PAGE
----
Nineteenth-century English poet and priest Gerard Manley Hopkins is admired for the highly original use of rhythm in his poetry, a quality that can be seen in the following poems, “The Windhover,” “Pied Beauty,” and “Hurrahing in Harvest.” A windhover, also known as a kestrel, is a small type of falcon. These three poems express Hopkins’s devotion to the Catholic faith, as well as his fascination with the natural world. Like most of Hopkins’s poetry, the poems were first published in 1918, nearly 20 years after his death. In a note on the religious life of Hopkins (1840-1889) Humphrey House expresses the view that Hopkins was not a mystic and that there is nothing in the poem of Hopkins to show that he feels the immediate and personal presence of God. It is impossible to agree with Humphrey House in this matter, because reverse seems to be the case. Hopkins was by nature a deeply religious man; he was an ardent believer in God and in the divinity of Christ. What is more, he saw God everywhere and specially in the objects of nature. Every where in his poetry we find him expressing a fervent belief in God and Christ and invoking the deity; “Thou mastering me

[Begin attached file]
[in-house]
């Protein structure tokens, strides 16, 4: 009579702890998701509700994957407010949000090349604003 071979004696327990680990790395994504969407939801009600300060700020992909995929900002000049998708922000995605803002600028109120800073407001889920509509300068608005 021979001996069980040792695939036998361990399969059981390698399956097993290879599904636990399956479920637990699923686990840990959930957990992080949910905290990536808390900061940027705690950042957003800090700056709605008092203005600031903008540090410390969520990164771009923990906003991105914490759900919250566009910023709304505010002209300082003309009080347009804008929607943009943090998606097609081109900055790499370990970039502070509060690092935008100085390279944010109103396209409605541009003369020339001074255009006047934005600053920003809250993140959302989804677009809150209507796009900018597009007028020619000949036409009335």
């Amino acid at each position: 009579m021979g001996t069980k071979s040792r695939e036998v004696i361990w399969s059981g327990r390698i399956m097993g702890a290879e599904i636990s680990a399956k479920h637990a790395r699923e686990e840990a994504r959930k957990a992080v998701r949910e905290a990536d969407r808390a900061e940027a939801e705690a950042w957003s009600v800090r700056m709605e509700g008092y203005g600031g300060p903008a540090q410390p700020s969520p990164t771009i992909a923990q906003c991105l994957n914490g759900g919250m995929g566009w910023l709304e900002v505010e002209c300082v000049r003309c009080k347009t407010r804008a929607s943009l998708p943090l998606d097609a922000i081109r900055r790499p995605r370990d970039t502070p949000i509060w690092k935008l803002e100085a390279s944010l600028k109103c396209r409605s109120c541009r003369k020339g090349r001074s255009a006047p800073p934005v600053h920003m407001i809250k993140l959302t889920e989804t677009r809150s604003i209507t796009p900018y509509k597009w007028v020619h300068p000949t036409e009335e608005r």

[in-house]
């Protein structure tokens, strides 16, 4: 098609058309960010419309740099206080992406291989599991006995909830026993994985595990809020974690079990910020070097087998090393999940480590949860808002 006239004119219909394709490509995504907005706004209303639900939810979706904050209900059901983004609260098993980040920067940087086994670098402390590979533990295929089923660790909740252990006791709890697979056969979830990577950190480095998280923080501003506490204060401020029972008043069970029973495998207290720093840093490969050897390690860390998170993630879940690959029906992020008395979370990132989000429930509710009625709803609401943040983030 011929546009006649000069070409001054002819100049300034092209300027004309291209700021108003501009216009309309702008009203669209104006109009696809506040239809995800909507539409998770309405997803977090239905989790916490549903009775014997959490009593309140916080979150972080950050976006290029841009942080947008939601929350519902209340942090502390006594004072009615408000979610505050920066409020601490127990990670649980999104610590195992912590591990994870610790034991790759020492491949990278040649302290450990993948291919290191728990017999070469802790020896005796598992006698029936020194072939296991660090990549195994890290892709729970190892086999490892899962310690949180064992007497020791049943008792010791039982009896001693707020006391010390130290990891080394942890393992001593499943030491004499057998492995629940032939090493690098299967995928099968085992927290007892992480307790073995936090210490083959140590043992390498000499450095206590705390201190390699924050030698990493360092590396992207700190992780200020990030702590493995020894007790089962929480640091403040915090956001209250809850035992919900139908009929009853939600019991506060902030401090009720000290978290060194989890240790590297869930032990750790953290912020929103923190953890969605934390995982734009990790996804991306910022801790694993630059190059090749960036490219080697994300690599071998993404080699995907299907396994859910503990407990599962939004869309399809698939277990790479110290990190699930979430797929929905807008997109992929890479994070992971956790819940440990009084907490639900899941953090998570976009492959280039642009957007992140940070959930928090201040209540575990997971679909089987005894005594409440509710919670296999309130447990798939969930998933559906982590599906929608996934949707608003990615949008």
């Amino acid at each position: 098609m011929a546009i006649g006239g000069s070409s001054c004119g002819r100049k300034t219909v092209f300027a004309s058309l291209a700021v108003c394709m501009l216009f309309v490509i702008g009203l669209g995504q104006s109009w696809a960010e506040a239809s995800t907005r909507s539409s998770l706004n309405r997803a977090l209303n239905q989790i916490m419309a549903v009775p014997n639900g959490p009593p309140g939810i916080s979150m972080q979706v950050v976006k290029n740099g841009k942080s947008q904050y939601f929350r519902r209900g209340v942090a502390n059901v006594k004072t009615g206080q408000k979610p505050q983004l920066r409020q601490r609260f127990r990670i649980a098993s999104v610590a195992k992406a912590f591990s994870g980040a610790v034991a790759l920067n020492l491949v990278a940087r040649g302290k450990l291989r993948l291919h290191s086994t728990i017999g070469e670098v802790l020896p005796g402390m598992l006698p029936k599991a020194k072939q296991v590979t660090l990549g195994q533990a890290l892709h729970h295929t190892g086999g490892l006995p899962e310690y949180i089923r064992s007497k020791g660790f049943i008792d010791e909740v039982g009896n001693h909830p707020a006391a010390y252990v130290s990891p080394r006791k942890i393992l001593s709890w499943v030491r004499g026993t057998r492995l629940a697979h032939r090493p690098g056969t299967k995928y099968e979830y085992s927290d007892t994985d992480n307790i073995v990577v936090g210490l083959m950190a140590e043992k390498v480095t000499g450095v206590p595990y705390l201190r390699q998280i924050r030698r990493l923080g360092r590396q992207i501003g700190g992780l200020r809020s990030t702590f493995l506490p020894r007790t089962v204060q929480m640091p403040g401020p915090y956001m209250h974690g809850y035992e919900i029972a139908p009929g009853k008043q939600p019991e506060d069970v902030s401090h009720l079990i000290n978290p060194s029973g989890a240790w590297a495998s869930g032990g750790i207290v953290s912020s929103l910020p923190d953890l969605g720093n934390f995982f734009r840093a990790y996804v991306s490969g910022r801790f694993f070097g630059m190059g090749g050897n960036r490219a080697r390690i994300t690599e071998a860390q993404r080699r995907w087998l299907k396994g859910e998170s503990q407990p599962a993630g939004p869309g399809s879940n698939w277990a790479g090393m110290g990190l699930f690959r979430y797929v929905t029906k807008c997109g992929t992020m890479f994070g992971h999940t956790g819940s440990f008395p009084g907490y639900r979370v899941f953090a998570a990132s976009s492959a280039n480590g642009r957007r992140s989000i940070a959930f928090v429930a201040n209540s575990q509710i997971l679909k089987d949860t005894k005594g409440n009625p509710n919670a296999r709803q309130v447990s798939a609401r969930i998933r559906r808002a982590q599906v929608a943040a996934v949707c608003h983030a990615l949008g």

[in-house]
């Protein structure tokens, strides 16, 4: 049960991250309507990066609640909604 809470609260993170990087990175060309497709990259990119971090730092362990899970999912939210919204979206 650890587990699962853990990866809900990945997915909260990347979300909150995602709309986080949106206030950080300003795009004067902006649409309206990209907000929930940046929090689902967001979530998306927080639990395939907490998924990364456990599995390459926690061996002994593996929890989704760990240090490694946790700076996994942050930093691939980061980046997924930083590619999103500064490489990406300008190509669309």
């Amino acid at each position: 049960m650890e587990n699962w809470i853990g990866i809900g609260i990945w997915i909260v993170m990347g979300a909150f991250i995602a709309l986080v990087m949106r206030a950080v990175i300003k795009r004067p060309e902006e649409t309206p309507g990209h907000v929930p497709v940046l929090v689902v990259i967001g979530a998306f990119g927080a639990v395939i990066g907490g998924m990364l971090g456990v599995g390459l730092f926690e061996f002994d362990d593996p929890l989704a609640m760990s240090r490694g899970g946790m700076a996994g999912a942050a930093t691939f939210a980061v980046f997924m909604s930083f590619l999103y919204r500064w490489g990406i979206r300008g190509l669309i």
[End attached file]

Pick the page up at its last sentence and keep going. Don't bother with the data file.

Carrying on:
God! Giver of breath and bread;
World’s strand, sway of the sea;
Lord of living and dead”;
Hopkins being a keenly sensuous poet and a Roman Catholic priest at the same time his poetry bears the unmistakable stamp of his poetic sensibility and devotional fervour. The poet and the priest in Hopkins are often in conflict and generate a lot of tensions. There are only a few poems in which the contradiction seems to be resolved and the poet and the priest are in harmony. Hopkins’s “Pied Beauty” is one of such poems.
“Pied Beauty” points to poet’s power of sensuous appreciation of the beauty of the things around, his poetic concentration, compassion and above all, his unquestioning faith in God.
All nature is good;...
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